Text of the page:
When we go places, we carry snacks/foods that can be easily made/reheated. Depending on the occasion, sometimes I find out what's being served and sometimes I don't.
My kids are very forthcoming about what they can and can't eat, especially my 7 year old. Their friends know that they have to carry a cupcake to a birthday party, or extra snacks on a playdate, and most parents are sensitive to our situation.
But even so, there are many well-meaning ppl out there who try to feed our kids. We ask that they not accomodate our food needs, but to allow us to treat them to some fabulous gluten-free food from our kitchen. Yes, it's more work for me, but then I know my family has safe food to eat.
I hope you try again, Linda. You are a woman of many ideas, and I believe you can learn to balance friends and food -- and then tell us all your secrets! ;)
I'm super sensitive though and I did just have an almost identical reaction to yours, Linda. I ate a product made from one of the new mainstream products that is supposed to be gf and within an hour I was very foggy and ended up taking a 3-hour nap. Then I was foggy and tired the rest of the weekend. I'm convinced the 20 ppm standard is NOT acceptable to some of us (which of course makes me question if it's okay for anyone).
Back in September, we had a wonderful experience at a B&B on the way to hubby's college reunion until we left after breakfast. That was a different reaction ... the classic one. With the help of Immodium I got throught that one with some disappearances and not eating anything for hours. I'm convinced that they put toast on my plate and then took it off. Nothing was visible, but they could have slid the eggs over or put the contaminated eggs on a new plate.
The different reactions always interests me because other times I've had to excuse myself to vomit immediately and sometimes I have flu-type reactions. I believe I react differently to wheat and barley, and then some differences are due to how much gluten I've actually ingested.
Thanks for sharing your story ... I think it helps to talk to others and get ideas on what might work for you.
I had a severe reaction at a recent potluck - ended up in ER, & so this kind of thing is a concern for me. It wasn't gluten that put me there.
I'd gone to the potluck with food to share & food, separately that i could eat. I augmented carefully with salad (no croutons, etc). One item was a beautiful fruit salad & i was thankful (it appeared) that i had options.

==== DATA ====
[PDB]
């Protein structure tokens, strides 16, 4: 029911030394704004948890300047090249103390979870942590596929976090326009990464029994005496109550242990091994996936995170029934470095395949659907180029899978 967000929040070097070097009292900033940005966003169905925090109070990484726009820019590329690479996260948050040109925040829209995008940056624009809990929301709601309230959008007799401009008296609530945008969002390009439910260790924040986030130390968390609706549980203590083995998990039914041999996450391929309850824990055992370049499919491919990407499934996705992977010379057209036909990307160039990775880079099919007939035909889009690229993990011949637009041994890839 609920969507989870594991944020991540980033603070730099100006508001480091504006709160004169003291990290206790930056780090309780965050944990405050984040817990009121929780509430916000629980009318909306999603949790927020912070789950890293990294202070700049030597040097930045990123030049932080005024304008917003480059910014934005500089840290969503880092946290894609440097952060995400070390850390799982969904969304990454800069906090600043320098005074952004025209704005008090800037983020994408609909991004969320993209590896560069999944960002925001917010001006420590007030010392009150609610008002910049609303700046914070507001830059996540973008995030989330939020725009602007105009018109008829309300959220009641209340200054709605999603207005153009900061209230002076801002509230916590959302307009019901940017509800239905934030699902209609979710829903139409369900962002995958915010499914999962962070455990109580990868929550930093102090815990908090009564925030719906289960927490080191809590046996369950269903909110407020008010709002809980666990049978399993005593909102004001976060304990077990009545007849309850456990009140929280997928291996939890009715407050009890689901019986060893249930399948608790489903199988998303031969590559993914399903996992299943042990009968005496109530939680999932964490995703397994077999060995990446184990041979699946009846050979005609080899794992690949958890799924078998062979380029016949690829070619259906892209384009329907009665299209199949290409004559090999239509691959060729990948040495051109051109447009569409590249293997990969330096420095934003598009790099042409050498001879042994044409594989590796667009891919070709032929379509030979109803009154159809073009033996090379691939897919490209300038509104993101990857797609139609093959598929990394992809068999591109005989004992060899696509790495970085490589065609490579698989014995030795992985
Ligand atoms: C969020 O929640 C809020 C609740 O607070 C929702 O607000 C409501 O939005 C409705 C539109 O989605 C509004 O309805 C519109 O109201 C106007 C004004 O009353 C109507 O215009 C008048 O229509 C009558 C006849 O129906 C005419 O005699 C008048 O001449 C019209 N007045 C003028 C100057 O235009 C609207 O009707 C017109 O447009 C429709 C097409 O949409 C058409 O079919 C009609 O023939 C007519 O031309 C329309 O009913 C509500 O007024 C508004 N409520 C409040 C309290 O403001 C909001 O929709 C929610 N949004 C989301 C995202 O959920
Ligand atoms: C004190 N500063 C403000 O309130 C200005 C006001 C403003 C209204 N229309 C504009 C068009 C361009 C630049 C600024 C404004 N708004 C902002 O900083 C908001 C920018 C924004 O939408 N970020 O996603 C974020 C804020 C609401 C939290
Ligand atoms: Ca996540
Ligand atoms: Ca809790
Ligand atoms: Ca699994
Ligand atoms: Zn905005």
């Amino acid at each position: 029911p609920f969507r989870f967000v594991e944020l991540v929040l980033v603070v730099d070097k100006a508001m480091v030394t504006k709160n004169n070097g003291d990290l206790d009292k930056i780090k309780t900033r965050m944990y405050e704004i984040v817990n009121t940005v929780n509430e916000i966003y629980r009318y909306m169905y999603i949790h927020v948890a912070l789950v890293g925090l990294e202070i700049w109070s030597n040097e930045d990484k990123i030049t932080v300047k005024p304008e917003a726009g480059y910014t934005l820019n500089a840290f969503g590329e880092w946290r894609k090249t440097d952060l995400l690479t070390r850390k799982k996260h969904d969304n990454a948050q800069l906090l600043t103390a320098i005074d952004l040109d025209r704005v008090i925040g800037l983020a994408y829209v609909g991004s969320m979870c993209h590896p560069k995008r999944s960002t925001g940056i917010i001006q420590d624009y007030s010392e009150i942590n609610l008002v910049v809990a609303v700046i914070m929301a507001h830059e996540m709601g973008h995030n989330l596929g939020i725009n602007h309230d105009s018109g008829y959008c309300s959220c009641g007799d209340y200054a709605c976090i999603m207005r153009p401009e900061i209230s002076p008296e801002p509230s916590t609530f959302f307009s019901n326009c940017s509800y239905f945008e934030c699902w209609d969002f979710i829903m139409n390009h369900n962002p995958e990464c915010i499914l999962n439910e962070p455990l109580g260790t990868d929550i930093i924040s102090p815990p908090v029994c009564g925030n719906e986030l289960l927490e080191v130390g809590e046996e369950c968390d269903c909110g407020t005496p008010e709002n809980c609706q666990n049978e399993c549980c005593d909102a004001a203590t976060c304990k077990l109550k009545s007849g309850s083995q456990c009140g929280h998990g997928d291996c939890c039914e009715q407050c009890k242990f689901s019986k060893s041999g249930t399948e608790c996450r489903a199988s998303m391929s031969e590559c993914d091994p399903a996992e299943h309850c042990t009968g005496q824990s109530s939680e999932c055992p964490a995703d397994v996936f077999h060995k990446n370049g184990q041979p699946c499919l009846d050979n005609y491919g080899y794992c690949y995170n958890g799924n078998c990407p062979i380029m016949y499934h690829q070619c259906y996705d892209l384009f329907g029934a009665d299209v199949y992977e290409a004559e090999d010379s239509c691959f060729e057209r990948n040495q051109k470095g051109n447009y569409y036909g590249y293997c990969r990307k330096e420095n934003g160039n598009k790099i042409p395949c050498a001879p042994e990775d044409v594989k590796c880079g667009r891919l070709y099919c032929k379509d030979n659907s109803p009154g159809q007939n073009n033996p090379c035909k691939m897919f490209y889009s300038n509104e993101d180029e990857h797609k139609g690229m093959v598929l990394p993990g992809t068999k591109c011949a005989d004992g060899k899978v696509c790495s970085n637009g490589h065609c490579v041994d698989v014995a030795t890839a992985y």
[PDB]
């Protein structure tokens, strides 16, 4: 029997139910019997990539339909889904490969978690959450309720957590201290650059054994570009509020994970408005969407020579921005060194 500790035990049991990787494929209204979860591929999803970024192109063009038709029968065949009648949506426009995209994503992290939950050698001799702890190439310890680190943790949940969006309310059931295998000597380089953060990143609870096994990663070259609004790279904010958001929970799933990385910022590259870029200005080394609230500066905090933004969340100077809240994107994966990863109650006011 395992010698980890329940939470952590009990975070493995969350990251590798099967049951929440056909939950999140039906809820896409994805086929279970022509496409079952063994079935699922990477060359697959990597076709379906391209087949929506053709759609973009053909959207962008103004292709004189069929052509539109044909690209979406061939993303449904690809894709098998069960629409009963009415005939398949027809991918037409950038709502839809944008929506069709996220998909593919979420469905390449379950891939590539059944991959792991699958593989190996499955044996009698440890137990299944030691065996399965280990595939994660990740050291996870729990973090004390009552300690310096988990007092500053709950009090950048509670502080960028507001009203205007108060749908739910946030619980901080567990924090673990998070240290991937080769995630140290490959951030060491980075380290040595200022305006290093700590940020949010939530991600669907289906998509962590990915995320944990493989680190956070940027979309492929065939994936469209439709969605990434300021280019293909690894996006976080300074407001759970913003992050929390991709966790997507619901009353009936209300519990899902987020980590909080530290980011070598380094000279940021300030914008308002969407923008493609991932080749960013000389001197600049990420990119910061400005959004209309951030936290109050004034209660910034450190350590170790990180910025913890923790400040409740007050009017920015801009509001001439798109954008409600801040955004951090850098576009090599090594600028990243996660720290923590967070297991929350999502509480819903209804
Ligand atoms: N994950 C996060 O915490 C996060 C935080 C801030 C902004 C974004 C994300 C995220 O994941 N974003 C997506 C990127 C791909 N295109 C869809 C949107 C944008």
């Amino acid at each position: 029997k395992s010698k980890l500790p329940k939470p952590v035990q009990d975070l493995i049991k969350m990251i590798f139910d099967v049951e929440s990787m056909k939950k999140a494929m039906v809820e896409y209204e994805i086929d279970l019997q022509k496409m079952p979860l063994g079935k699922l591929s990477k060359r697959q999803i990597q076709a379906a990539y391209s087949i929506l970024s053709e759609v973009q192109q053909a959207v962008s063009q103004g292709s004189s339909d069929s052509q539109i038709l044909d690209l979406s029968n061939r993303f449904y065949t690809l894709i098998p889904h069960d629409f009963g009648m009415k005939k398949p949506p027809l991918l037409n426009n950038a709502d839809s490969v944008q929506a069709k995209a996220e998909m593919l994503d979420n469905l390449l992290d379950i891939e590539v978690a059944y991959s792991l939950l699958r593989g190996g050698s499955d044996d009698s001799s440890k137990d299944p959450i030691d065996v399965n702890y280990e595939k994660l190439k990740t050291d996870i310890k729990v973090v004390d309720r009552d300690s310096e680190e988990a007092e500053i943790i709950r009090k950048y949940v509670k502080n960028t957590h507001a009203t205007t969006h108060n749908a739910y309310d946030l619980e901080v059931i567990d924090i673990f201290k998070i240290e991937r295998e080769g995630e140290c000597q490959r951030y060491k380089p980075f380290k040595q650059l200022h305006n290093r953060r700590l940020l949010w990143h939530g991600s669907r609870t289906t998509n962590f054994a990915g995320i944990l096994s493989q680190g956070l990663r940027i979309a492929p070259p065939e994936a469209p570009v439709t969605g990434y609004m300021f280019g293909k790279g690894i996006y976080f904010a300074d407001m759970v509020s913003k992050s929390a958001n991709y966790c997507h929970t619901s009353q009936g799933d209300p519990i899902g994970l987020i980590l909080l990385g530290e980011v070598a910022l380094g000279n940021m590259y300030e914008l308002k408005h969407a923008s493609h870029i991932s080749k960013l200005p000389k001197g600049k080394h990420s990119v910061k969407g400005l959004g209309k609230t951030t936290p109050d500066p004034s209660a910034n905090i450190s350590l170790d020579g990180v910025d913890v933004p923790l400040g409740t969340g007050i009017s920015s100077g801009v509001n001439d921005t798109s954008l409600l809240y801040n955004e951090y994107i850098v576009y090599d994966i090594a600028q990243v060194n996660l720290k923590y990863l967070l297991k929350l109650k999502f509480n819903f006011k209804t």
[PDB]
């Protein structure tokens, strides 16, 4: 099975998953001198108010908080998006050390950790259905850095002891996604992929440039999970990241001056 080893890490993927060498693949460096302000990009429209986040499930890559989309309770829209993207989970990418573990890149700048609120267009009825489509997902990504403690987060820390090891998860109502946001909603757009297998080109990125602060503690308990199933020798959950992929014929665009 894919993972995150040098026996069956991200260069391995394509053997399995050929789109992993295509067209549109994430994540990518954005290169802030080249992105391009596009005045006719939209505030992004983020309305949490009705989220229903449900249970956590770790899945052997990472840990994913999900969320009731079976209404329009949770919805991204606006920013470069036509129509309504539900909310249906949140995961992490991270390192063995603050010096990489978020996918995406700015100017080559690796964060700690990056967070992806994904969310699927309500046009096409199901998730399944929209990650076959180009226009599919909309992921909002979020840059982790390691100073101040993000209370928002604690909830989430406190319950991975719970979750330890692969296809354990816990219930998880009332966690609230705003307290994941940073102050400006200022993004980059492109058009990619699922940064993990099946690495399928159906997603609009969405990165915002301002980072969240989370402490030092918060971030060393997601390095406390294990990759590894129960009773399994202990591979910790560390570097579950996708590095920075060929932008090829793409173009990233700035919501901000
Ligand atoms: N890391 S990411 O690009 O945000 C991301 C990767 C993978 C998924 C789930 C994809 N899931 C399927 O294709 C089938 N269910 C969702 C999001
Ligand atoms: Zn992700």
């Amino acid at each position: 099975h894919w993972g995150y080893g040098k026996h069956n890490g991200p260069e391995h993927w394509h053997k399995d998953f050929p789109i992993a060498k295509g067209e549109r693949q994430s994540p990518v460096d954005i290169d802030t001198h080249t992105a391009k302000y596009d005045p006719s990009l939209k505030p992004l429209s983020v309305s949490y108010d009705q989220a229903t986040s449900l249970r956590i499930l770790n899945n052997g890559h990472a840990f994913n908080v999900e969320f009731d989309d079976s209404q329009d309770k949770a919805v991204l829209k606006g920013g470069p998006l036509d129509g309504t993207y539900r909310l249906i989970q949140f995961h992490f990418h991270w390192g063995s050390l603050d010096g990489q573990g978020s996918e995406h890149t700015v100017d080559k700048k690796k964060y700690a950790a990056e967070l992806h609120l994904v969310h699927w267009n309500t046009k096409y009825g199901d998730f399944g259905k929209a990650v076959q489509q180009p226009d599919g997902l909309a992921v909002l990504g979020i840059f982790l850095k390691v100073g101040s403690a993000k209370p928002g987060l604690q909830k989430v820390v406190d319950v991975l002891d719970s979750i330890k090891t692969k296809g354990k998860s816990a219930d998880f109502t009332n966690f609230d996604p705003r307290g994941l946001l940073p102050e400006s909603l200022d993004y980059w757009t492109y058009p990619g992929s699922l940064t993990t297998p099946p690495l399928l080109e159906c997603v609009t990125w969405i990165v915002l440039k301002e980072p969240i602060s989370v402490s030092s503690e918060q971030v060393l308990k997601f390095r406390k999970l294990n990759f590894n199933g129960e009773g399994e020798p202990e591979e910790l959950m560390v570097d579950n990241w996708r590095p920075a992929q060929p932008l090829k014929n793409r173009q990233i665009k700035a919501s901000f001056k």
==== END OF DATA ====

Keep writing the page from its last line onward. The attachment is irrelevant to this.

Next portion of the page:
When we were packing up i complimented the lady who brought the fruit salad & she replied quite proudly, "Thank you. It's sugar-free!"
"Of course it is," i thought, "Who puts sugar on a lovely salad like that?"
"I used Splenda," she said. I must have had a strange look on my face because she defended it strongly. I got out of the situation gracefully, but i knew why i had such a terrible migraine & it got worse & worse as the afternoon wore on. It had been 6 years since i last had had an ER visit for migraine, but that was where i ended up that evening.
So i'm really struggling with this issue. Our church has potlucks 4-5 times a year. I can't ask everyone to put a food label on it. I honestly thought a fruit salad would be safe, but i was wrong. Between being 1. gluten-free, 2. unable to tolerate fake sweeteners, & 3. vegetarian i just simply can't touch anything someone else has made (in potluck style). But this is going to get very difficult socially.
I've had folks at restaurants tell me, "It doesn't have wheat in it, it's WHITE flour!" I'm wondering whether i can even trust a family meal on Thursday. I'm planning to take food i know i can trust because i've made it myself & not eat anything else.
This is how it is, so often, when you are eating different things from different places. Trying to solve the mystery of what accidentally had gluten in it.
I wonder what kind of corn chips you used in the taco salad. I have had, on occasion, reactions to corn chips that do not contain gluten, but somehow must have been cross-contaminated in the chip factory. There is no guarantee on products that are not manufactured in an exclusive gluten-free facility.
I wouldn't refuse to spend time with friends because of food. Life is about making and enjoying friendships, isn't it? If you don't want to eat the food others are making, I happen to know that it is very easy to pack a cooler on road trips and always have things for yourself at meals.
Real friends will understand and be supportive of you, because they want you to be alright.
I led a group of 20 on Boy Scout trip out of state this spring. We had me (Celiac), one other adult who was wheat-allergic, and one kid who was dairy-allergic.
The boys did the cooking, but I was in charge of the actual shopping -- so I had control over what ingredients were used. We had meals that were naturally gluten-free (assuming proper ingredient selection) like Tacos and chili. Sandwiches were served for lunch but were done buffet style OUTSIDE the kitchen so that the crumbs wouldn't get into the kitchen and those of us with wheat & gluten problems could fix our own lunches separately.
Sometimes it just takes a little thinking outside the box, and willingness to do things yourself rather than rely on others... of course that can't always be done, and in those cases I just bring my own food. I just tell people I have "lots of food allergies," and it's simpler and safer to just bring my own.
We can't blame non-celiacs for not understanding, and although my first reaction is to pull on my hair and scream "aaauuugh!" I actually try every time to explain how wheat sneaks in here and there and that I am not a lunatic and that one tiny grain of wheat flour would be enough to make me sick.
It's all good.